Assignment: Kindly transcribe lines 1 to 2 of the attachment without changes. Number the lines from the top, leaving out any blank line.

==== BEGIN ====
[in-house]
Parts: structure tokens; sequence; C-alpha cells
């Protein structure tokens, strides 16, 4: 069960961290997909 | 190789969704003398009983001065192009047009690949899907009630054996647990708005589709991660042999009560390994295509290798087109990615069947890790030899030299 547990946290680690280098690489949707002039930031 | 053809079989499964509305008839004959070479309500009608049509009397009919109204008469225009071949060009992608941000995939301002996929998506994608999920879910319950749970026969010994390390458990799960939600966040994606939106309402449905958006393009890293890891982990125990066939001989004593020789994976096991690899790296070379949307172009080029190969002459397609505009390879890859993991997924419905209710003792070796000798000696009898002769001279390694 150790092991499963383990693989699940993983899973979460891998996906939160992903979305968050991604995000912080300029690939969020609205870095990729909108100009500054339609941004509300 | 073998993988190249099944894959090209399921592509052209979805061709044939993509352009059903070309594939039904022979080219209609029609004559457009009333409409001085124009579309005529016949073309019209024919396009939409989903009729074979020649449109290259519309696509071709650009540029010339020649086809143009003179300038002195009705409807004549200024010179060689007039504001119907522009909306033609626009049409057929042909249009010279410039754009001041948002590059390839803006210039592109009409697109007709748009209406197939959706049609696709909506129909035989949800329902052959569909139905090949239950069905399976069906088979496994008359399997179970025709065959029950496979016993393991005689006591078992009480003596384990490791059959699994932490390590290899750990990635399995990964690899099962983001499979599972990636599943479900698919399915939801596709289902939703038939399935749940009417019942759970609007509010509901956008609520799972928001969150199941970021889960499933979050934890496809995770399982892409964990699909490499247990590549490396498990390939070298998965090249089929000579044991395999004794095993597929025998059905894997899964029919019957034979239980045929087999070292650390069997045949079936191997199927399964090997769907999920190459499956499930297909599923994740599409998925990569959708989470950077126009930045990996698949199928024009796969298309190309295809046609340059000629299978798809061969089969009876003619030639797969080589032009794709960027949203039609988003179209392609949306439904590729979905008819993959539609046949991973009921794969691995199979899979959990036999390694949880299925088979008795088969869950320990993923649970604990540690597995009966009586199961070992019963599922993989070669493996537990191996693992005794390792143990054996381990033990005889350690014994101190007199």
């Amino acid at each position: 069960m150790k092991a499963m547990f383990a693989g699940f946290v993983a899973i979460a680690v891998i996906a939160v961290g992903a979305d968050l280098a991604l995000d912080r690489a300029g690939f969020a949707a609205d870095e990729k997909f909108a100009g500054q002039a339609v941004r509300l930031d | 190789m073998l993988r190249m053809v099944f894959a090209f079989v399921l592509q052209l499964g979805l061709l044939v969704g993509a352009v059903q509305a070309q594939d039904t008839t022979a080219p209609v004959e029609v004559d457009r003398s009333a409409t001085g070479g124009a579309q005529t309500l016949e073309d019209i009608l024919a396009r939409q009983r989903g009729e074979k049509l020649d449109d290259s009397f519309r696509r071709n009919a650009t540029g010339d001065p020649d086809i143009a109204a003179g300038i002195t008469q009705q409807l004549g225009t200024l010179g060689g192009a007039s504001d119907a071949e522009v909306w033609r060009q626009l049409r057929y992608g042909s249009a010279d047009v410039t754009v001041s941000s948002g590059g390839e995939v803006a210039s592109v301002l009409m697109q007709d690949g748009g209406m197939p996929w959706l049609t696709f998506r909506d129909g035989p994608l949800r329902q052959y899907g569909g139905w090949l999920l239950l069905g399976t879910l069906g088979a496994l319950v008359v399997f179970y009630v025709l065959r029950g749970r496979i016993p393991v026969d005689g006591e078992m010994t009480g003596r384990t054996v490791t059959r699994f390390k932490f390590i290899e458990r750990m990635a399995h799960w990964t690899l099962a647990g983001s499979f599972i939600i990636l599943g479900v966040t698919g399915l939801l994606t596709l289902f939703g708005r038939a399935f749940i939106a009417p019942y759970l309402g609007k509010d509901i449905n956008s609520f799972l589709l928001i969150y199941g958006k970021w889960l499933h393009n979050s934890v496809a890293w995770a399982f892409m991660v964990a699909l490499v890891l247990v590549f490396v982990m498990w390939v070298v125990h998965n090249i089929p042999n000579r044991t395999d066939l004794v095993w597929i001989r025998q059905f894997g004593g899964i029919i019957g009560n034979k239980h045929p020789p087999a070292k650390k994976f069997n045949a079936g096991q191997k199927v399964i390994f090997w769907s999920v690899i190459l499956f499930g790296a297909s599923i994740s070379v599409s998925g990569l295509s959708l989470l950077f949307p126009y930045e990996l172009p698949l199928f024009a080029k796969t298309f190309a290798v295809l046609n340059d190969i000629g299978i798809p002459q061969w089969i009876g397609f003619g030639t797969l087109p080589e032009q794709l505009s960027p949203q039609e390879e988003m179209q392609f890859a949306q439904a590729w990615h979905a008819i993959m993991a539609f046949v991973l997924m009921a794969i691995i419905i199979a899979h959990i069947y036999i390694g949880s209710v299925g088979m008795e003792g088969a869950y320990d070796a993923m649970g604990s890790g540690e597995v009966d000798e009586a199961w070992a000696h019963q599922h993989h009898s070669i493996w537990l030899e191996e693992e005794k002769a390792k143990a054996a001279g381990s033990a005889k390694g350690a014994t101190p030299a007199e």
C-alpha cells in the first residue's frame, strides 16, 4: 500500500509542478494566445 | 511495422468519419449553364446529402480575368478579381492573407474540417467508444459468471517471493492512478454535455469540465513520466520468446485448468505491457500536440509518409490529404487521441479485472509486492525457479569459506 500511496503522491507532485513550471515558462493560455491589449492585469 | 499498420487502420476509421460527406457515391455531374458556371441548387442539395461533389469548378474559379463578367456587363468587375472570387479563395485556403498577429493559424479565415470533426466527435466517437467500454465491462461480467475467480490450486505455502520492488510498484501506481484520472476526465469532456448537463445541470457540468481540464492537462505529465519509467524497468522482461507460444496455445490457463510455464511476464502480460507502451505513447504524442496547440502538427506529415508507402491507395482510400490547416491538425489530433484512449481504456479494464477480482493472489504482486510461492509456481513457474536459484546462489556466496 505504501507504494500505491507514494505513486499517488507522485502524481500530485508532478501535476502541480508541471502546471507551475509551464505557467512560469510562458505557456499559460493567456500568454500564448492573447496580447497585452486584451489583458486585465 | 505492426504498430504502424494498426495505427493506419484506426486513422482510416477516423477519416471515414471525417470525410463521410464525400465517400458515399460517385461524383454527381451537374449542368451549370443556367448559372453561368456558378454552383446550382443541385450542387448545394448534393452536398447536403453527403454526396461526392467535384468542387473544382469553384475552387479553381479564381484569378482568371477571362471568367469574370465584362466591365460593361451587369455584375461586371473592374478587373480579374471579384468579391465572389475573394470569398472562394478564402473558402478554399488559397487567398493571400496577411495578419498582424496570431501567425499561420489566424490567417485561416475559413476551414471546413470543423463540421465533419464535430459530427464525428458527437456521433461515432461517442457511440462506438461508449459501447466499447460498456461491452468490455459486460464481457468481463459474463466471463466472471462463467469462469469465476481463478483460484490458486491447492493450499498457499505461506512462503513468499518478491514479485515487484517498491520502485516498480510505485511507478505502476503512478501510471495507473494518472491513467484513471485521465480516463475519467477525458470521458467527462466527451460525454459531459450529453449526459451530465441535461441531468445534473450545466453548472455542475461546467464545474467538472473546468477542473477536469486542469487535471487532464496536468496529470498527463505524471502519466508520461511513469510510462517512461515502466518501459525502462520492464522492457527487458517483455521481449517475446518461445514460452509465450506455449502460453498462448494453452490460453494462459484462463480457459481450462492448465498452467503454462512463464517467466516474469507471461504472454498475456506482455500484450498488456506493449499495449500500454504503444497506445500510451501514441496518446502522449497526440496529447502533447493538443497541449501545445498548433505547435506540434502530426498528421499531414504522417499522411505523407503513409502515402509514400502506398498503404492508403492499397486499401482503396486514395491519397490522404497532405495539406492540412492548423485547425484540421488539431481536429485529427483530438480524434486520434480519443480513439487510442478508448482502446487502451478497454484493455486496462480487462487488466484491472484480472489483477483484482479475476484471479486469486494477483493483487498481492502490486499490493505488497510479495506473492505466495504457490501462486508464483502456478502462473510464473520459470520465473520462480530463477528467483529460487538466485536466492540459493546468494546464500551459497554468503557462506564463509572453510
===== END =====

[in-house]
Parts: structure tokens; sequence; C-alpha cells